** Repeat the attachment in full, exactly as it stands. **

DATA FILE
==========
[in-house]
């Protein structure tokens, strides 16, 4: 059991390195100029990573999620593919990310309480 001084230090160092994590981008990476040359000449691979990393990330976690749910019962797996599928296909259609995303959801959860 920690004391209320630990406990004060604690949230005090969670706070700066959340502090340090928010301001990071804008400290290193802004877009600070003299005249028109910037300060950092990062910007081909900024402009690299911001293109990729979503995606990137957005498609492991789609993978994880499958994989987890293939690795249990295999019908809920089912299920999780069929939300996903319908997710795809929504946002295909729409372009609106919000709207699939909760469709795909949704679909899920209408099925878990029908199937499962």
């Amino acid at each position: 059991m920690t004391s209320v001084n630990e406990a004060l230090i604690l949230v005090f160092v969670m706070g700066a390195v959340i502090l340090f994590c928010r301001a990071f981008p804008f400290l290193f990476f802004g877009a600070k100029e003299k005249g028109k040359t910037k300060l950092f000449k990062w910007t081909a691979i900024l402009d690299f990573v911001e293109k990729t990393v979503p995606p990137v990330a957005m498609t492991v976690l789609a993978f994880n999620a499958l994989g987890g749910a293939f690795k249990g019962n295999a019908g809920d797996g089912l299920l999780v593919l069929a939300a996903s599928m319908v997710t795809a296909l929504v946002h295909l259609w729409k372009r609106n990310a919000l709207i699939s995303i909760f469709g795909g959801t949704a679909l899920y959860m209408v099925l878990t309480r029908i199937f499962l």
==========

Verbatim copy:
[in-house]
């Protein structure tokens, strides 16, 4: 059991390195100029990573999620593919990310309480 001084230090160092994590981008990476040359000449691979990393990330976690749910019962797996599928296909259609995303959801959860 920690004391209320630990406990004060604690949230005090969670706070700066959340502090340090928010301001990071804008400290290193802004877009600070003299005249028109910037300060950092990062910007081909900024402009690299911001293109990729979503995606990137957005498609492991789609993978994880499958994989987890293939690795249990295999019908809920089912299920999780069929939300996903319908997710795809929504946002295909729409372009609106919000709207699939909760469709795909949704679909899920209408099925878990029908199937499962």
């Amino acid at each position: 059991m920690t004391s209320v001084n630990e406990a004060l230090i604690l949230v005090f160092v969670m706070g700066a390195v959340i502090l340090f994590c928010r301001a990071f981008p804008f400290l290193f990476f802004g877009a600070k100029e003299k005249g028109k040359t910037k300060l950092f000449k990062w910007t081909a691979i900024l402009d690299f990573v911001e293109k990729t990393v979503p995606p990137v990330a957005m498609t492991v976690l789609a993978f994880n999620a499958l994989g987890g749910a293939f690795k249990g019962n295999a019908g809920d797996g089912l299920l999780v593919l069929a939300a996903s599928m319908v997710t795809a296909l929504v946002h295909l259609w729409k372009r609106n990310a919000l709207i699939s995303i909760f469709g795909g959801t949704a679909l899920y959860m209408v099925l878990t309480r029908i199937f499962l």